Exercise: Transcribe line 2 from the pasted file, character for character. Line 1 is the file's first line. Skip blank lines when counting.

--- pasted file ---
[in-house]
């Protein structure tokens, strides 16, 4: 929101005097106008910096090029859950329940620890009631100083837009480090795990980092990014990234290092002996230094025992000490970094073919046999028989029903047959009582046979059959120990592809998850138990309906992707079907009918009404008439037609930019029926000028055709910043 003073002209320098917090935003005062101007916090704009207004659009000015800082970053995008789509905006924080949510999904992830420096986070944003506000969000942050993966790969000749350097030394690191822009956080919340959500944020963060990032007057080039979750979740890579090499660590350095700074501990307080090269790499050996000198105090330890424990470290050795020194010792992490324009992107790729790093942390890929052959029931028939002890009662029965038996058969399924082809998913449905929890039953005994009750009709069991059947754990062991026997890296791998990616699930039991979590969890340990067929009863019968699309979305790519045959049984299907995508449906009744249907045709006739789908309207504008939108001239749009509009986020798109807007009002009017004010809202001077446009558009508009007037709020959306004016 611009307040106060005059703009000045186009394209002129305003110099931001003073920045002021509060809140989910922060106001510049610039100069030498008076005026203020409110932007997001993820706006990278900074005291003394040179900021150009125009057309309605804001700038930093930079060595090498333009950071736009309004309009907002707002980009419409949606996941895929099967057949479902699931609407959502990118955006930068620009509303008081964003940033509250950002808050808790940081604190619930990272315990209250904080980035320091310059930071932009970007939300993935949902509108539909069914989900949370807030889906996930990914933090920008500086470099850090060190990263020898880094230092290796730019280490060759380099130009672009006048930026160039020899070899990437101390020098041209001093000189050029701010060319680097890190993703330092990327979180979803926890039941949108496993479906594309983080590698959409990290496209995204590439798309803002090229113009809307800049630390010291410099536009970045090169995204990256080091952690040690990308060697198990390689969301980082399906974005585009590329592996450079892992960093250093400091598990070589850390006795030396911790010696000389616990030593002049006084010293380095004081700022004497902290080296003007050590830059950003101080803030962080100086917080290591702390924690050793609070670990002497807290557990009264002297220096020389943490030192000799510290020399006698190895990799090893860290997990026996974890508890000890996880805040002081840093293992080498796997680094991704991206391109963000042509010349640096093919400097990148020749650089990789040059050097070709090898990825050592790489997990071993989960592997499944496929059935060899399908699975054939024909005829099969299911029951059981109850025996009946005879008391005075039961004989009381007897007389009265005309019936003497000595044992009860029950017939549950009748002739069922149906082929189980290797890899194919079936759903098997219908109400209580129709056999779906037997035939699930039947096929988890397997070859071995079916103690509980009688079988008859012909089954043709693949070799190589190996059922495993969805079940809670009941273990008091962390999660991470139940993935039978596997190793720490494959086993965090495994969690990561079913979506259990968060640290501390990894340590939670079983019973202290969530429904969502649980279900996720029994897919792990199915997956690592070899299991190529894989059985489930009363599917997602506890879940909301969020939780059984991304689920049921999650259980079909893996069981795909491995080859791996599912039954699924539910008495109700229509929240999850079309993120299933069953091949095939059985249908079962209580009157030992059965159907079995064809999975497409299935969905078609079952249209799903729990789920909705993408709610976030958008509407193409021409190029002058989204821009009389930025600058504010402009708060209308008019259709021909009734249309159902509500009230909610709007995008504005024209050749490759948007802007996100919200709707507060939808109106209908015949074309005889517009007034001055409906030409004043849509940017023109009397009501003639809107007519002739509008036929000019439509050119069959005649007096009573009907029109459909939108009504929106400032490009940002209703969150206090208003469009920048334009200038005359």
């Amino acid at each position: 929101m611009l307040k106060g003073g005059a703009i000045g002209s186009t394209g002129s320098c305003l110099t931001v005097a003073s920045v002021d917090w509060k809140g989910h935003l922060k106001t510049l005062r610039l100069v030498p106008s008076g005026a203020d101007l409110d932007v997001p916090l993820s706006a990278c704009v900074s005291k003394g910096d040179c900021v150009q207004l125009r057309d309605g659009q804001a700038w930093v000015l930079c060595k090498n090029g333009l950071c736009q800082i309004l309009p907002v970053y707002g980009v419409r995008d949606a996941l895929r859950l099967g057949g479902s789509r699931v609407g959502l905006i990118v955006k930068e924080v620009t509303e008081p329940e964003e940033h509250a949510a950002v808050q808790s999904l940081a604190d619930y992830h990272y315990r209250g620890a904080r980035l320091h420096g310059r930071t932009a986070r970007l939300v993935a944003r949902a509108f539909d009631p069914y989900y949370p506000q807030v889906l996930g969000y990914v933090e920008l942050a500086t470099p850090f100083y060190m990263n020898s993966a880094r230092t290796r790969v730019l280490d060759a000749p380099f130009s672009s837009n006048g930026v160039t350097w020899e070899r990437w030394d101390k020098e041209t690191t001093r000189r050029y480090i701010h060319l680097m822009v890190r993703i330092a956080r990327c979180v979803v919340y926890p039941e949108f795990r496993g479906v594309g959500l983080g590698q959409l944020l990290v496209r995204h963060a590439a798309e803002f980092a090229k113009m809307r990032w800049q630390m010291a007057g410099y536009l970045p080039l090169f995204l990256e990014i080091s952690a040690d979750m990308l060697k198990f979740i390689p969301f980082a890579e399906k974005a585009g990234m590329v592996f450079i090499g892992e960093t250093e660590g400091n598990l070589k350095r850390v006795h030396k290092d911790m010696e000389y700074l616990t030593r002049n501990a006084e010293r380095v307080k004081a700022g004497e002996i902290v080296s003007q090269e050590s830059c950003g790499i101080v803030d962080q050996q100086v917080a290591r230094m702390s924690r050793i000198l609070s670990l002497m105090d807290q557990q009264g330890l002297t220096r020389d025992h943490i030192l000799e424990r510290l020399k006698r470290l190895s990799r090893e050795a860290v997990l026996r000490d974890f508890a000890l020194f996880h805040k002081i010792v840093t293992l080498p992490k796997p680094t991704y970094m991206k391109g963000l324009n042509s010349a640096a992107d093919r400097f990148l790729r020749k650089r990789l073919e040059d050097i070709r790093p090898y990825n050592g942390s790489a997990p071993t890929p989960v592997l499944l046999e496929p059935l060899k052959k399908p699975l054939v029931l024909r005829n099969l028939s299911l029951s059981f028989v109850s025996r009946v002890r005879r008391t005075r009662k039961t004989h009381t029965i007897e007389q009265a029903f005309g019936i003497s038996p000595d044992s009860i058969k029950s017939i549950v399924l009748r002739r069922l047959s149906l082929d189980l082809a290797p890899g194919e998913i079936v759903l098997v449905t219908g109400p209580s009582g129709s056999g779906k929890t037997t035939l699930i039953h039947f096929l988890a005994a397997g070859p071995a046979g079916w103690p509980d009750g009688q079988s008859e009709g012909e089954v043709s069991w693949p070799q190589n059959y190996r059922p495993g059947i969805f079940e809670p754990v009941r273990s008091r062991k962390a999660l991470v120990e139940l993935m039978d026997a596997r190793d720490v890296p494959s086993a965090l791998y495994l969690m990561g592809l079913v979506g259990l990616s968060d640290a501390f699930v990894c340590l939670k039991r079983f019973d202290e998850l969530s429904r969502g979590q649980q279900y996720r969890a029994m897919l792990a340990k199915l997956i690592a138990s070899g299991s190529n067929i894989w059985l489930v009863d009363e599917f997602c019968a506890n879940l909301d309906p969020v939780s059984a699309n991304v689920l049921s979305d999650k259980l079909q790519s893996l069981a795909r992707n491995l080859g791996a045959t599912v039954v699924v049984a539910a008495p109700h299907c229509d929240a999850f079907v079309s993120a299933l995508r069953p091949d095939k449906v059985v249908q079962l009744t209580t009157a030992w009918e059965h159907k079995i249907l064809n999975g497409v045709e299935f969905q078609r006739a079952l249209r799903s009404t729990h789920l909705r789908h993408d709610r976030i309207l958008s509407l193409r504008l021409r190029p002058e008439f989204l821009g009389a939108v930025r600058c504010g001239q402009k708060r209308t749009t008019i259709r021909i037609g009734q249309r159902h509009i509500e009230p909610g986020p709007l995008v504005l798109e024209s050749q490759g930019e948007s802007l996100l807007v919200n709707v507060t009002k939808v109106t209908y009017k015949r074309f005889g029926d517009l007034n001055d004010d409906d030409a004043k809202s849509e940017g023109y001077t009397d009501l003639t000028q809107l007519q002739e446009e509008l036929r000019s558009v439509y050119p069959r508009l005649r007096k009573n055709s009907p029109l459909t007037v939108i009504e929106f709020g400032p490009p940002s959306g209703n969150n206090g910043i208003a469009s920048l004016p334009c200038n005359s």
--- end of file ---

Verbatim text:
């Protein structure tokens, strides 16, 4: 929101005097106008910096090029859950329940620890009631100083837009480090795990980092990014990234290092002996230094025992000490970094073919046999028989029903047959009582046979059959120990592809998850138990309906992707079907009918009404008439037609930019029926000028055709910043 003073002209320098917090935003005062101007916090704009207004659009000015800082970053995008789509905006924080949510999904992830420096986070944003506000969000942050993966790969000749350097030394690191822009956080919340959500944020963060990032007057080039979750979740890579090499660590350095700074501990307080090269790499050996000198105090330890424990470290050795020194010792992490324009992107790729790093942390890929052959029931028939002890009662029965038996058969399924082809998913449905929890039953005994009750009709069991059947754990062991026997890296791998990616699930039991979590969890340990067929009863019968699309979305790519045959049984299907995508449906009744249907045709006739789908309207504008939108001239749009509009986020798109807007009002009017004010809202001077446009558009508009007037709020959306004016 611009307040106060005059703009000045186009394209002129305003110099931001003073920045002021509060809140989910922060106001510049610039100069030498008076005026203020409110932007997001993820706006990278900074005291003394040179900021150009125009057309309605804001700038930093930079060595090498333009950071736009309004309009907002707002980009419409949606996941895929099967057949479902699931609407959502990118955006930068620009509303008081964003940033509250950002808050808790940081604190619930990272315990209250904080980035320091310059930071932009970007939300993935949902509108539909069914989900949370807030889906996930990914933090920008500086470099850090060190990263020898880094230092290796730019280490060759380099130009672009006048930026160039020899070899990437101390020098041209001093000189050029701010060319680097890190993703330092990327979180979803926890039941949108496993479906594309983080590698959409990290496209995204590439798309803002090229113009809307800049630390010291410099536009970045090169995204990256080091952690040690990308060697198990390689969301980082399906974005585009590329592996450079892992960093250093400091598990070589850390006795030396911790010696000389616990030593002049006084010293380095004081700022004497902290080296003007050590830059950003101080803030962080100086917080290591702390924690050793609070670990002497807290557990009264002297220096020389943490030192000799510290020399006698190895990799090893860290997990026996974890508890000890996880805040002081840093293992080498796997680094991704991206391109963000042509010349640096093919400097990148020749650089990789040059050097070709090898990825050592790489997990071993989960592997499944496929059935060899399908699975054939024909005829099969299911029951059981109850025996009946005879008391005075039961004989009381007897007389009265005309019936003497000595044992009860029950017939549950009748002739069922149906082929189980290797890899194919079936759903098997219908109400209580129709056999779906037997035939699930039947096929988890397997070859071995079916103690509980009688079988008859012909089954043709693949070799190589190996059922495993969805079940809670009941273990008091962390999660991470139940993935039978596997190793720490494959086993965090495994969690990561079913979506259990968060640290501390990894340590939670079983019973202290969530429904969502649980279900996720029994897919792990199915997956690592070899299991190529894989059985489930009363599917997602506890879940909301969020939780059984991304689920049921999650259980079909893996069981795909491995080859791996599912039954699924539910008495109700229509929240999850079309993120299933069953091949095939059985249908079962209580009157030992059965159907079995064809999975497409299935969905078609079952249209799903729990789920909705993408709610976030958008509407193409021409190029002058989204821009009389930025600058504010402009708060209308008019259709021909009734249309159902509500009230909610709007995008504005024209050749490759948007802007996100919200709707507060939808109106209908015949074309005889517009007034001055409906030409004043849509940017023109009397009501003639809107007519002739509008036929000019439509050119069959005649007096009573009907029109459909939108009504929106400032490009940002209703969150206090208003469009920048334009200038005359």